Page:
Some members of the Task Force, such as Saudi Arabia and Turkey, are widely believed to have helped Daesh, either financially, logistically, or in other ways. How are they part of the coalition and specifically what is their contribution?
Every nation contributes in a different way. Turkey is on the ground in northern Syria controlling wide swaths of territory and has been very effective in stopping Daesh from exporting terror around the world, so their role is certainly important. Some of the other nations prefer to keep their contributions less prominent. You really don’t want me to get into deeper detail but there are financial, political, and logistical contributions from all partners.

Are some of the partners such as Somalia, Bangladesh just nominally there to make the coalition look bigger, or are they actually contributing in some way?
For the most part, partners have their security services share information back and forth. There are many dimensions to the effort of defeating Daesh. There is a law enforcement force aspect to it, as well as financial, military, political, and ideological.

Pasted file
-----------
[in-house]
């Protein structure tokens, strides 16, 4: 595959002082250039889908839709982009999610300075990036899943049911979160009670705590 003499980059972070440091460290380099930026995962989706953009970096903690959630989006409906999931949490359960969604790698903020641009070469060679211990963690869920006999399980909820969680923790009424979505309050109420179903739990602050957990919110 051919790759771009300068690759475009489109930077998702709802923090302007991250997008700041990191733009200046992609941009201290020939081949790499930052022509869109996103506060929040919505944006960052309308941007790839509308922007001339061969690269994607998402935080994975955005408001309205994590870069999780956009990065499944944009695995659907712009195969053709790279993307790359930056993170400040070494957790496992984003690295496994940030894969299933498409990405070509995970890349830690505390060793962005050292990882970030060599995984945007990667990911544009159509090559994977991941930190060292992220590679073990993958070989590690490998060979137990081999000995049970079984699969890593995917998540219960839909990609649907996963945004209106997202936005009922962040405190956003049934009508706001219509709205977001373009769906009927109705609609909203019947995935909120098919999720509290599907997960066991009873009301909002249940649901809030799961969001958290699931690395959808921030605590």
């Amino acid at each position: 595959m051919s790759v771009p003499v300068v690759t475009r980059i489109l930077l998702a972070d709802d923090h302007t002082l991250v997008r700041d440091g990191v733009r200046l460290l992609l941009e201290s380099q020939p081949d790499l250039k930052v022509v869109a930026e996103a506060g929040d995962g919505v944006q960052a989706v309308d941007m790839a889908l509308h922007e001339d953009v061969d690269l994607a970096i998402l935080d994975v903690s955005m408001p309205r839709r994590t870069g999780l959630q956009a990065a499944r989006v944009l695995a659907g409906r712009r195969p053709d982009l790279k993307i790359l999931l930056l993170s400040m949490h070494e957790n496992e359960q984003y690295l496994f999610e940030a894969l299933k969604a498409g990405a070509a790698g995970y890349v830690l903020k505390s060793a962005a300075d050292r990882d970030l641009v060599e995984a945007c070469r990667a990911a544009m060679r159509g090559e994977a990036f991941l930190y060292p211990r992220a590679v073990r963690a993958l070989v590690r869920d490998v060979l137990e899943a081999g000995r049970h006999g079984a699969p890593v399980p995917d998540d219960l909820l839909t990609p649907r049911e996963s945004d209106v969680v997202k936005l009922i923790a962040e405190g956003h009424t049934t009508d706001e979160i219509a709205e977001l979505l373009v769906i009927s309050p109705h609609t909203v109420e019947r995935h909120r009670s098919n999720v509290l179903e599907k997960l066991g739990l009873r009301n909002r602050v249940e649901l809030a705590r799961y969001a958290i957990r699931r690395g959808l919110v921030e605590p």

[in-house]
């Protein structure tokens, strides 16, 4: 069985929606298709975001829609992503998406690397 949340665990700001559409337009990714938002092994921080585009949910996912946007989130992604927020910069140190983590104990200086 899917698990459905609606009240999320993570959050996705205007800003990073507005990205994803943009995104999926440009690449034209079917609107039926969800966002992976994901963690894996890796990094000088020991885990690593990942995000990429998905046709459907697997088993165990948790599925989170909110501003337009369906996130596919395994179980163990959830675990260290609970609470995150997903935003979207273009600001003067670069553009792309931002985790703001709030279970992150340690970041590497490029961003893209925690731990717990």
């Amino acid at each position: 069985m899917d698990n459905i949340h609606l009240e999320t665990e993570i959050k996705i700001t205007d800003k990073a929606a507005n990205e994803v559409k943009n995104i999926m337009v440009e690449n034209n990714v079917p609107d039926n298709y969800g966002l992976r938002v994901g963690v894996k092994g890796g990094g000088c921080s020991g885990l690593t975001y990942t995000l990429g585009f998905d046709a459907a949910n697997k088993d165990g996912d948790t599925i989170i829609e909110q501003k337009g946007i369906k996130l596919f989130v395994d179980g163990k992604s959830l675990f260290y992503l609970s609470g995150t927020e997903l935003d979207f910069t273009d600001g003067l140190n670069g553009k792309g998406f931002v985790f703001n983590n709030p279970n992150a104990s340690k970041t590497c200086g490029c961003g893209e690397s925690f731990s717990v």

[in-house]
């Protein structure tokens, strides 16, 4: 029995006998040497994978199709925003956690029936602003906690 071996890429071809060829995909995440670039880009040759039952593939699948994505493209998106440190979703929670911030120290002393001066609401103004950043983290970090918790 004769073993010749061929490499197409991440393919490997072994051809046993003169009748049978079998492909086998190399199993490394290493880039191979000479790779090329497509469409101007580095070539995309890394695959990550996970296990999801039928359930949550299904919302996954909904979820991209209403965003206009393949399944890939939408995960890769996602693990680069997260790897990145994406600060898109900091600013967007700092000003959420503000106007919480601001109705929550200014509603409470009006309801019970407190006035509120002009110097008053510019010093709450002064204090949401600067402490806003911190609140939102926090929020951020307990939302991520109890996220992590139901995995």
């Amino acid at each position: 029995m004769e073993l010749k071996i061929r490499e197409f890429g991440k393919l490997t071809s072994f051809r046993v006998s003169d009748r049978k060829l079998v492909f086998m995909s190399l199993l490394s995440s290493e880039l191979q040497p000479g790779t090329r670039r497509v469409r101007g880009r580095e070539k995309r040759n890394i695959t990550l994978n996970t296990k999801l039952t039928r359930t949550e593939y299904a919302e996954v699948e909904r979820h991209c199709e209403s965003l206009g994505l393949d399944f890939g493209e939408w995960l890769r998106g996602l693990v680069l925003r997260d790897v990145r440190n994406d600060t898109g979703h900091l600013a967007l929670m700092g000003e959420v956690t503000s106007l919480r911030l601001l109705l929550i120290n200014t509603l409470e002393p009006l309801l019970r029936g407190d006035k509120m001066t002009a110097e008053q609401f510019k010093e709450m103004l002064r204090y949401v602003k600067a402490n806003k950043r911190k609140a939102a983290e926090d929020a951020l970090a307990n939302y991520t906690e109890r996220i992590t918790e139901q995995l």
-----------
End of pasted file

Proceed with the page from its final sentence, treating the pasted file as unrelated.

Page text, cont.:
And specifically what is the Saudi contribution?
That’s something I can’t get into.

Moving on to the operation to recapture Mosul, how was it planned and how is the operation coordinated with the Iraqi government?
The government of Iraq is responsible for the development of the plan.The coalition provided advice, assistance, and resources to draw up plans and provided support in the execution with our advisors and coalition air and artillery strikes. Going back to the planning of the operation, the government of Iraq led that effort, and its military along with Peshmerga from the Kurdish Regional Government developed the plan that intended to encircle the city and move in on five different axis.

When the plan started, was there a set date that you had in mind for taking back Mosul?
I have seen statements by Prime Minister Al-Abadi that he wanted to achieve that goal by the end of the year, however, throughout the planning effort, one of the things that he emphasised was the protection of civilians. The manner in which the city is liberated is every bit as important as its liberation. The treatment of the people of Mosul and of other areas by the Iraqi government forces should not be an excuse to enable Daesh to spring forth and get support. Prime Minister Al-Abadi understands this to his credit, and has worked hard to come up with a plan that would be acceptable to those who are being liberated form Daesh.


Do you think the operation is going according to plan at the moment?
Largely, but it is going slow. What we are hearing from the government of Iraq is that they would like to increase the pace of the operation, it is probably slower than they would like.

What is the most significant hindrance factor that is slowing down the operation?